# Volume of an Elliptical Cone

TR Smith is a product designer and former teacher who uses math in her work every day.

An elliptic cone is a cone whose base is an ellipse. If you take a flexible circle-base cone and gently squeeze the sides, you will make a shape that resembles and elliptical cone. To find the volume of such a cone, you need to know its height and the lengths of the semi-major and semi-minor axes of the ellipse at the base. Here is the formula with several examples.

## Elliptical Cone Volume Formula

If the height is H and the semi-major and semi-minor axis lengths are A and B respectively, then the volume of the cone is given by the formula

V = (π/3)*A*B*H = (H/3)(πAB)

In other words, the volume is one-third of the height (H/3) times the area of the elliptical base (πAB). This is consistent with the volume formulas for circular cones and pyramids of any base shape. Their volumes are all H/3 times the area of the base.

## Example 1

As a very simple example, suppose a cone has a height of 7 inches and an elliptical base whose major axis is 10 inches and whose minor axis is 6 inches. This means H = 7, A = 10/2 = 5 and B = 6/2 = 3. The volume is, therefore

(π/3)*7*5*3 = 35π ≈ 109.956 cubic inches.

## Example 2

The semi-major and semi-minor axis lengths of an elliptical cone are 8.61 cm and 14.07 cm. If the longest side length of the cone is 23.95 cm, what is the height and the volume of the cone?

For this problem, we need to apply the Pythagorean Theorem to a right triangle whose leg lengths are 14.07 cm and H cm, and whose hypotenuse is 23.95 cm. This gives us a height of

sqrt(23.95^2 - 14.07^2) ≈ 19.3814 cm

The volume of the cone is then

(π/3) * 8.61 * 14.07 * 19.3814 ≈ 2458.73 cm^3.

## Flat Pattern of an Elliptical Cone

Unlike a circular cone whose flat pattern is a circular arc, an elliptic cone produces a more complicated curve when it is cut along a side and unrolled. The flat pattern of an elliptical cone is shown above. The curve of an unfolded elliptic cone cannot be expressed in terms of elementary functions whether you use rectangular coordinates or polar coordinates.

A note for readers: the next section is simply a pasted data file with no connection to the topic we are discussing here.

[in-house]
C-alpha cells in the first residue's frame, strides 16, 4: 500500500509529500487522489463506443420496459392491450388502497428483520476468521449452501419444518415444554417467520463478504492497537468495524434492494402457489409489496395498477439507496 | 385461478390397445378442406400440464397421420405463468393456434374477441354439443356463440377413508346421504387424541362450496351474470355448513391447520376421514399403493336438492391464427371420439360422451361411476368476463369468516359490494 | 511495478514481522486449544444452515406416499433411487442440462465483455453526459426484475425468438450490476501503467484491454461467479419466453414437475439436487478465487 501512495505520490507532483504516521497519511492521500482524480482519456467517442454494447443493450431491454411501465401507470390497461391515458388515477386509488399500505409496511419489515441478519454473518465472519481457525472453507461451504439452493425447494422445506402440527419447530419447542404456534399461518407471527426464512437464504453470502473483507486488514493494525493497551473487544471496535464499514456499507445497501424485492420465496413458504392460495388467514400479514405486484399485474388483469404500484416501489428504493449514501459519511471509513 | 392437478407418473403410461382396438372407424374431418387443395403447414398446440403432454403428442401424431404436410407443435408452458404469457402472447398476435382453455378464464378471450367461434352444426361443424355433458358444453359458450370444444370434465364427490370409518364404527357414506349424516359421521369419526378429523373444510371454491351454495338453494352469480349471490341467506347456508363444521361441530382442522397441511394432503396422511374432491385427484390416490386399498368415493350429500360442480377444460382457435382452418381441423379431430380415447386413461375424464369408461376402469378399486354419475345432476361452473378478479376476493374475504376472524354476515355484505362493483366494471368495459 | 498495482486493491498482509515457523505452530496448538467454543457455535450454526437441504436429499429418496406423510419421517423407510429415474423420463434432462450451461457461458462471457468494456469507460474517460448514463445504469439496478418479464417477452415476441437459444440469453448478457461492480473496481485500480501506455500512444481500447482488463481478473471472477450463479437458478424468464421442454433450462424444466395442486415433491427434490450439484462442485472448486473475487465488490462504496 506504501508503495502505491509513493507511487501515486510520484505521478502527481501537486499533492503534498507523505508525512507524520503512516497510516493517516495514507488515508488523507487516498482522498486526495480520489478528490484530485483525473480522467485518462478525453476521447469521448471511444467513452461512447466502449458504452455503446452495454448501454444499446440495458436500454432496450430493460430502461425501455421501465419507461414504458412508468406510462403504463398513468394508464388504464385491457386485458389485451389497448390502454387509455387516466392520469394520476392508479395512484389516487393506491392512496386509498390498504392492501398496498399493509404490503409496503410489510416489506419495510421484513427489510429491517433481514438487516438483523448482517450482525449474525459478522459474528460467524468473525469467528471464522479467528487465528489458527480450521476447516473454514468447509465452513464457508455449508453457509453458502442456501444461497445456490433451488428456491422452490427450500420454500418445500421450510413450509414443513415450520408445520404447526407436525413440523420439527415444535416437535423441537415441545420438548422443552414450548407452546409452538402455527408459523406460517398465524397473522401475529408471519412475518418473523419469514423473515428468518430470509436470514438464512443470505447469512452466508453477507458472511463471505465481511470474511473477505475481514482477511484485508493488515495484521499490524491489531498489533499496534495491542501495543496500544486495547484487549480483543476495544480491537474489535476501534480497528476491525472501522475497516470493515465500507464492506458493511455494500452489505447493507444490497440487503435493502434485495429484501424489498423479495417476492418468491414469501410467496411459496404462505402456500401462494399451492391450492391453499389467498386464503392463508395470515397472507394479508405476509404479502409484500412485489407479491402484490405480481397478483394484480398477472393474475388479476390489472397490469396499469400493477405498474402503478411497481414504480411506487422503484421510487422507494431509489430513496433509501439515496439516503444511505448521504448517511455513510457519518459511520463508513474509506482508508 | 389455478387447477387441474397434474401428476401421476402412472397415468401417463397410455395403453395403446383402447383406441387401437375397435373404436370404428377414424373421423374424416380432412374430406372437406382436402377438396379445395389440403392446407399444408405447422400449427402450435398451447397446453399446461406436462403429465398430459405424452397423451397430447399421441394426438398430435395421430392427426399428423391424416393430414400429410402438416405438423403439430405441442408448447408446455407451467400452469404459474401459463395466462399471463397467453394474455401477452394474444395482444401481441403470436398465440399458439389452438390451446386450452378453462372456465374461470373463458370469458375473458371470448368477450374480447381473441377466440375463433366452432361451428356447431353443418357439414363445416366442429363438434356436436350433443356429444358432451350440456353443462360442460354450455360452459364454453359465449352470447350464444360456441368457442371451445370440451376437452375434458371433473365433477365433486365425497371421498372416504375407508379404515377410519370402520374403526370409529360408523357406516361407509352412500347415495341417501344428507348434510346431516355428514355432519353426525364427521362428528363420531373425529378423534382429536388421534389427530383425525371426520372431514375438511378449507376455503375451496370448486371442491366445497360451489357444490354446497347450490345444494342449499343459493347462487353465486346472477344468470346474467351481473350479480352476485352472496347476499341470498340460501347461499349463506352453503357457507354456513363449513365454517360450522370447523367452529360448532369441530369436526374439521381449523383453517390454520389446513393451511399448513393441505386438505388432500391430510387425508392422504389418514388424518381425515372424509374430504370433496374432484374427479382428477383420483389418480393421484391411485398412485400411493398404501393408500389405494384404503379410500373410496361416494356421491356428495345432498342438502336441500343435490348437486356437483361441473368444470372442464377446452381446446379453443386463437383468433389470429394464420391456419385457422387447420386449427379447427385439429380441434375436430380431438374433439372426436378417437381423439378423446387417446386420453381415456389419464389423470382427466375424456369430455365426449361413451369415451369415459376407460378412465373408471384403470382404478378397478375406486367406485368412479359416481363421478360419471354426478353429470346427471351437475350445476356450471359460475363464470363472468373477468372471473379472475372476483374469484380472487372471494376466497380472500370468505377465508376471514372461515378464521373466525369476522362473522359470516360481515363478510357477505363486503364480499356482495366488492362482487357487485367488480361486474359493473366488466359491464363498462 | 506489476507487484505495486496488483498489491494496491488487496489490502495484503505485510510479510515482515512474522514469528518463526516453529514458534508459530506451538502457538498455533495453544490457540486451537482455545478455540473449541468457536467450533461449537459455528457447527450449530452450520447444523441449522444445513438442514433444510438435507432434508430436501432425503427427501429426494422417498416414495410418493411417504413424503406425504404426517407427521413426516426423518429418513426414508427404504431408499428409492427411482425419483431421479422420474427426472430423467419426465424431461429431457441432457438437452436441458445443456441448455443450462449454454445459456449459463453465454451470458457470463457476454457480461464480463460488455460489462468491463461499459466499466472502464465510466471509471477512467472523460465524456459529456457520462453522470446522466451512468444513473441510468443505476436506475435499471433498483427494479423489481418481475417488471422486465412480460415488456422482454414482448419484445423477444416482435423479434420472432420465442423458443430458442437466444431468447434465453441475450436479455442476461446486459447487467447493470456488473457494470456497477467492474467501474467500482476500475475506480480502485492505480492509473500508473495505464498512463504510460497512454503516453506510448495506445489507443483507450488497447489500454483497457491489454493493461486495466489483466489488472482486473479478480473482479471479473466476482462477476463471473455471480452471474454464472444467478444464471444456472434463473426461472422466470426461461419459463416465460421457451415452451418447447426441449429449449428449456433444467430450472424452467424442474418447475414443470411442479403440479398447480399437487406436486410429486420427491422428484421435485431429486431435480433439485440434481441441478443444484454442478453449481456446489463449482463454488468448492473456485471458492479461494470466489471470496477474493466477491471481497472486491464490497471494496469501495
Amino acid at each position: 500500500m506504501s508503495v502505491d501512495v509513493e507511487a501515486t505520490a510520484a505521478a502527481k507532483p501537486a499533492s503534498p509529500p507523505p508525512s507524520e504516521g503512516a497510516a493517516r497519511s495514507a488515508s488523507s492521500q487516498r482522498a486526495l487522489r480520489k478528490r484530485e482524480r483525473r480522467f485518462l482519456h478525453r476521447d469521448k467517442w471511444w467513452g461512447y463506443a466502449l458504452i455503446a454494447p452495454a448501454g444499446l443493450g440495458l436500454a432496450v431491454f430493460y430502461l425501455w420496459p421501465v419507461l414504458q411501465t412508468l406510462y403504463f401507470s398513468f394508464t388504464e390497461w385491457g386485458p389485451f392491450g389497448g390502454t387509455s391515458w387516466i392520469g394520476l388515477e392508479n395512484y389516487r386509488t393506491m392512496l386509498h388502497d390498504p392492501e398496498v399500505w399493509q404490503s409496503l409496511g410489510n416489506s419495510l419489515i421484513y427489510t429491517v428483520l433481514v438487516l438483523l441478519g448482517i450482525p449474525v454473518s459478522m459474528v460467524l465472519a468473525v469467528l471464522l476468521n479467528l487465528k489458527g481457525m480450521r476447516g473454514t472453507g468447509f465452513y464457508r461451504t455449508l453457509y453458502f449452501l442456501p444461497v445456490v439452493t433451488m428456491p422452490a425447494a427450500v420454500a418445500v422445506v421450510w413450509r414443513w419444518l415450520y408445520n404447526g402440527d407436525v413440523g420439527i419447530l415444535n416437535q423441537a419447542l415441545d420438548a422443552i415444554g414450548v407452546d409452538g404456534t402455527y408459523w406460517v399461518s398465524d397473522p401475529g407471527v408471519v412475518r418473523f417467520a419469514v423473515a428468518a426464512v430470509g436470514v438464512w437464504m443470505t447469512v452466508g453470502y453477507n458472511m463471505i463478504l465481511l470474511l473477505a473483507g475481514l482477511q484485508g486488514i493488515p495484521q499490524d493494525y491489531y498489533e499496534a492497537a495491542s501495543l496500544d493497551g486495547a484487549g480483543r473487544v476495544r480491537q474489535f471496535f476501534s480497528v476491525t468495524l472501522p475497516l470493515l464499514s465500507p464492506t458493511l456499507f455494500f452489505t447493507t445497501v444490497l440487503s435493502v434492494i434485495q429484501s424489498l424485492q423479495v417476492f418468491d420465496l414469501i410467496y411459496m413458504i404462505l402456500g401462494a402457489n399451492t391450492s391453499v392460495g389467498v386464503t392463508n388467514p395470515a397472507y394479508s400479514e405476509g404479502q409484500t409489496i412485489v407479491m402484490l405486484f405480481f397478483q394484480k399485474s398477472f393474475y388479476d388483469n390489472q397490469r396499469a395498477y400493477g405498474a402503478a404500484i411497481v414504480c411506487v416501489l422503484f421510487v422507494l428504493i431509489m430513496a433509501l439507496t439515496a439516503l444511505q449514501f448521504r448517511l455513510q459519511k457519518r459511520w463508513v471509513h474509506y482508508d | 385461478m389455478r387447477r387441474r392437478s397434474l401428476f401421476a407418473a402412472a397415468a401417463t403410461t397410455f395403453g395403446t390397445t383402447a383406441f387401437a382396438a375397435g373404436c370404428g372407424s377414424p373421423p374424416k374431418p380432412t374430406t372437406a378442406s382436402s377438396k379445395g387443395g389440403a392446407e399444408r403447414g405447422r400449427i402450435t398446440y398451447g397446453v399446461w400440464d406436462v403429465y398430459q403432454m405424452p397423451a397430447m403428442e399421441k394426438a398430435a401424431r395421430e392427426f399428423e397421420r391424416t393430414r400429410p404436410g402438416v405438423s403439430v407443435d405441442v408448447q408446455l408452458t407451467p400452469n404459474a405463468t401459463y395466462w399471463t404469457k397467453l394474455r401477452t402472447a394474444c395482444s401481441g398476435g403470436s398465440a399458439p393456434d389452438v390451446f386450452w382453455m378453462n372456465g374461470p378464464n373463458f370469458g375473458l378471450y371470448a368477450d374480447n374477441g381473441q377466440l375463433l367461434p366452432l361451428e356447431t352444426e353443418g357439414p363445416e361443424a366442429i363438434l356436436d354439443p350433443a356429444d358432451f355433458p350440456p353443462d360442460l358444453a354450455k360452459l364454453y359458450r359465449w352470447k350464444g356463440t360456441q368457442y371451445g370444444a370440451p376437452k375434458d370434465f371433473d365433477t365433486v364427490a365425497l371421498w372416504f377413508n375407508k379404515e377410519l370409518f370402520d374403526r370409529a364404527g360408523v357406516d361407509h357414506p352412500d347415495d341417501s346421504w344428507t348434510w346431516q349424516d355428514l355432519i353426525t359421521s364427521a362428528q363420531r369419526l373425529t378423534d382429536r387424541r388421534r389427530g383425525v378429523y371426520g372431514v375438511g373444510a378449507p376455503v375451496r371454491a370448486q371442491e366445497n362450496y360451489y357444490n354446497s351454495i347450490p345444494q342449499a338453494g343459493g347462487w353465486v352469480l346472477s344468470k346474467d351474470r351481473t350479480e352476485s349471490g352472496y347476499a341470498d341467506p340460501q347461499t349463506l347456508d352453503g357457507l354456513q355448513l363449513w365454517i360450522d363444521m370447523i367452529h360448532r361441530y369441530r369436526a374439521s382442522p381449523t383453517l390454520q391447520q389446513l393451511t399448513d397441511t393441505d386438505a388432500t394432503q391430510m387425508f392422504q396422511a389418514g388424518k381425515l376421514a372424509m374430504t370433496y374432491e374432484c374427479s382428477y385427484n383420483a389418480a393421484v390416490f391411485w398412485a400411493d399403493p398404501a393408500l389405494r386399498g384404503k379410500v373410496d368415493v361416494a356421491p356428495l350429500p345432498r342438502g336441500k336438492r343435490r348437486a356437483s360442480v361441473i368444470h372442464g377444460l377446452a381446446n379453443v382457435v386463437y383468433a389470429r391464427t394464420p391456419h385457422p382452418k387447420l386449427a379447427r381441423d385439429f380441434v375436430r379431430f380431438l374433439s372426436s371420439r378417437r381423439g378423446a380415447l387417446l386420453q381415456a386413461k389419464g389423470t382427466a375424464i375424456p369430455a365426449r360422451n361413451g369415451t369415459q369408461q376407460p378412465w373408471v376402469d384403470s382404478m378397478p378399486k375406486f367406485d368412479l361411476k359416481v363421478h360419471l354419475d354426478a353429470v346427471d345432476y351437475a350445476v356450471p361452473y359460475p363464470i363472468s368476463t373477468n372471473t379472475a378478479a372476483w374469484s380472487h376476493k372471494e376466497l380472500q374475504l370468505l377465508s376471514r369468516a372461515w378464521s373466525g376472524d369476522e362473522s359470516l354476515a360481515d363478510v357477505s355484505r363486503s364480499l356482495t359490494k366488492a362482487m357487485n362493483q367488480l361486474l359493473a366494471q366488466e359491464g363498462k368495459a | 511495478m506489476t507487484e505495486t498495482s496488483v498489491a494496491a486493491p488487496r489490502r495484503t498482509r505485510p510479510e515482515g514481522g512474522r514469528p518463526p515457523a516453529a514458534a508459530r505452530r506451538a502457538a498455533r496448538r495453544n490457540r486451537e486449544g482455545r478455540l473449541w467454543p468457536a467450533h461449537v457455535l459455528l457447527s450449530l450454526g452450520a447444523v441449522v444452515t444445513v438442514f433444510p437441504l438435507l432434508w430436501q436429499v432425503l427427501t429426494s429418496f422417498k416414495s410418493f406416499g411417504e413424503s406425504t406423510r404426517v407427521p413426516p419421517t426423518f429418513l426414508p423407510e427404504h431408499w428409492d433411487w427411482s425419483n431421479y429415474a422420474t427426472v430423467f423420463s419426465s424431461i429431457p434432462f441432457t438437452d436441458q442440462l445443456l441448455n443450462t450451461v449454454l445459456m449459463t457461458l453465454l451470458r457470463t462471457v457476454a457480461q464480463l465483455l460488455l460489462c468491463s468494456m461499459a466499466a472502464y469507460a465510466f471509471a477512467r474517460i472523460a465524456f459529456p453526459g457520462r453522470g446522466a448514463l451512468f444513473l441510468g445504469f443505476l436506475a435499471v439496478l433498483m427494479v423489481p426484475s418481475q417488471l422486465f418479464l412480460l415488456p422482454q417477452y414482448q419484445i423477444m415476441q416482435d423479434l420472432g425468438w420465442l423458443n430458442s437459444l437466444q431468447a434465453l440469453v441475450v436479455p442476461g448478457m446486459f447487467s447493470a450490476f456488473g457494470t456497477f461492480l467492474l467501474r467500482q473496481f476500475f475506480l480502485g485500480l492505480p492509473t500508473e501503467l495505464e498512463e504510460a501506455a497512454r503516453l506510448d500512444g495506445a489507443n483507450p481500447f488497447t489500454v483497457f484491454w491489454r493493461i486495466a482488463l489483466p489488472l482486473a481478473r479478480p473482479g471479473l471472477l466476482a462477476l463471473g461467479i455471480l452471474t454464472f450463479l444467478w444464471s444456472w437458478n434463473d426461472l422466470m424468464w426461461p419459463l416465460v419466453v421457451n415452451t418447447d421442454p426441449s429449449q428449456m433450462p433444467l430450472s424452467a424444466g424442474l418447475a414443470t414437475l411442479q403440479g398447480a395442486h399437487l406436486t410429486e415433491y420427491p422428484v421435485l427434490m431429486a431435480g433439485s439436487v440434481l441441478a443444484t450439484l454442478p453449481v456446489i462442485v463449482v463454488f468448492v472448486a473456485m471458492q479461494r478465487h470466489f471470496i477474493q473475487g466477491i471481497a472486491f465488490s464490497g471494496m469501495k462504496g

## Example 3

The volume an elliptical cone is 359.77 and the height of the cone is the arithmetic mean of the semi-major and semi-minor axis lengths. If the length of elliptic cone base is 1.8 times the width, what are the dimensions of the cone?

Letting A be the length of the semi-major axis, we have A = 1.8B and H = (A+B)/2 = 1.4B. Using the volume formula for elliptic cones we get the equation

359.77 = (1.4H/3)(1.8πB^2)
359.77 = 0.84πB^3
B^3 = 359.77/(0.84π)
B = [359.77/(0.84π)]^(1/3)
B ≈ 5.1467

Using the other relations gives us A = 9.2641 and H = 7.2054.

## Example 4: Elliptic Cone Frustum

For any base shape, the volume of a frustum is (H/3)(X + sqrt(XY) + Y) where X and Y are the areas of the top and bottom faces. A truncated elliptic cone or elliptic conical frustum is no different. Suppose an elliptic conical frustum has a base whose width and length are 10 and 16 inches, while the top face has a width and length of 5 and 8 inches. If the height of the frustum is 17 inches, then the volume is

(17/3)[160π + sqrt(160*40*π^2) + 40π]
= (17/3)[160π + 80π + 40π]
= 4760π/3

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